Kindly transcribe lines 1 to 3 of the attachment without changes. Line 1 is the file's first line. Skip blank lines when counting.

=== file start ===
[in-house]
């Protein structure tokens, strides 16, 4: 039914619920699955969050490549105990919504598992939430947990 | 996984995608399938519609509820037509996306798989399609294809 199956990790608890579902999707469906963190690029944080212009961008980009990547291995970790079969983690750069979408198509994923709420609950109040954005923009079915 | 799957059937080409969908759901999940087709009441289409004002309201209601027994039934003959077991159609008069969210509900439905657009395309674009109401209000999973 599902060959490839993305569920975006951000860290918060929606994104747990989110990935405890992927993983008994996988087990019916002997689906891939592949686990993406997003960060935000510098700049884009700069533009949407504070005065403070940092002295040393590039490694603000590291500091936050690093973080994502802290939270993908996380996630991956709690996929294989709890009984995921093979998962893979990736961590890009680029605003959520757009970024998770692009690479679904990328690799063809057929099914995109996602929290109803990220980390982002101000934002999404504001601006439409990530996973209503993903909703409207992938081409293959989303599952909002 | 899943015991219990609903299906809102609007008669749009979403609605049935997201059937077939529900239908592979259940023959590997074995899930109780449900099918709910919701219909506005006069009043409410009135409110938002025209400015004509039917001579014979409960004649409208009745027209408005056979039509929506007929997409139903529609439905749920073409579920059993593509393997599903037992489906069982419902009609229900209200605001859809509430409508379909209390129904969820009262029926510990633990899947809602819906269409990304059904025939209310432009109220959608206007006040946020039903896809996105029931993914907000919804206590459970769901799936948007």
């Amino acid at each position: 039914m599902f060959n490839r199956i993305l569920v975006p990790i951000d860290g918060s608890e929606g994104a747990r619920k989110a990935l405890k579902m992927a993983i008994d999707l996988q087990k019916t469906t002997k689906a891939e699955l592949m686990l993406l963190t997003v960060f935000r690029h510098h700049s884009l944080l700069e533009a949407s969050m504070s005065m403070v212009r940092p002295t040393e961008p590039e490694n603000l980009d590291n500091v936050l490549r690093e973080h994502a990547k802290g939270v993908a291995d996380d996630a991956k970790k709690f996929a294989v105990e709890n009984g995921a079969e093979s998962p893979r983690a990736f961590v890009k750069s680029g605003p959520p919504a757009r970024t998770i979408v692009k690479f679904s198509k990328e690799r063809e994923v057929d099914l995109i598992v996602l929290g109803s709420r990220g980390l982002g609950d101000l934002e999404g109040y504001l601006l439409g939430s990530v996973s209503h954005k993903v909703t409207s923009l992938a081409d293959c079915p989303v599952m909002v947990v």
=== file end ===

[in-house]
């Protein structure tokens, strides 16, 4: 039914619920699955969050490549105990919504598992939430947990 | 996984995608399938519609509820037509996306798989399609294809 199956990790608890579902999707469906963190690029944080212009961008980009990547291995970790079969983690750069979408198509994923709420609950109040954005923009079915 | 799957059937080409969908759901999940087709009441289409004002309201209601027994039934003959077991159609008069969210509900439905657009395309674009109401209000999973 599902060959490839993305569920975006951000860290918060929606994104747990989110990935405890992927993983008994996988087990019916002997689906891939592949686990993406997003960060935000510098700049884009700069533009949407504070005065403070940092002295040393590039490694603000590291500091936050690093973080994502802290939270993908996380996630991956709690996929294989709890009984995921093979998962893979990736961590890009680029605003959520757009970024998770692009690479679904990328690799063809057929099914995109996602929290109803990220980390982002101000934002999404504001601006439409990530996973209503993903909703409207992938081409293959989303599952909002 | 899943015991219990609903299906809102609007008669749009979403609605049935997201059937077939529900239908592979259940023959590997074995899930109780449900099918709910919701219909506005006069009043409410009135409110938002025209400015004509039917001579014979409960004649409208009745027209408005056979039509929506007929997409139903529609439905749920073409579920059993593509393997599903037992489906069982419902009609229900209200605001859809509430409508379909209390129904969820009262029926510990633990899947809602819906269409990304059904025939209310432009109220959608206007006040946020039903896809996105029931993914907000919804206590459970769901799936948007």
């Amino acid at each position: 039914m599902f060959n490839r199956i993305l569920v975006p990790i951000d860290g918060s608890e929606g994104a747990r619920k989110a990935l405890k579902m992927a993983i008994d999707l996988q087990k019916t469906t002997k689906a891939e699955l592949m686990l993406l963190t997003v960060f935000r690029h510098h700049s884009l944080l700069e533009a949407s969050m504070s005065m403070v212009r940092p002295t040393e961008p590039e490694n603000l980009d590291n500091v936050l490549r690093e973080h994502a990547k802290g939270v993908a291995d996380d996630a991956k970790k709690f996929a294989v105990e709890n009984g995921a079969e093979s998962p893979r983690a990736f961590v890009k750069s680029g605003p959520p919504a757009r970024t998770i979408v692009k690479f679904s198509k990328e690799r063809e994923v057929d099914l995109i598992v996602l929290g109803s709420r990220g980390l982002g609950d101000l934002e999404g109040y504001l601006l439409g939430s990530v996973s209503h954005k993903v909703t409207s923009l992938a081409d293959c079915p989303v599952m909002v947990v």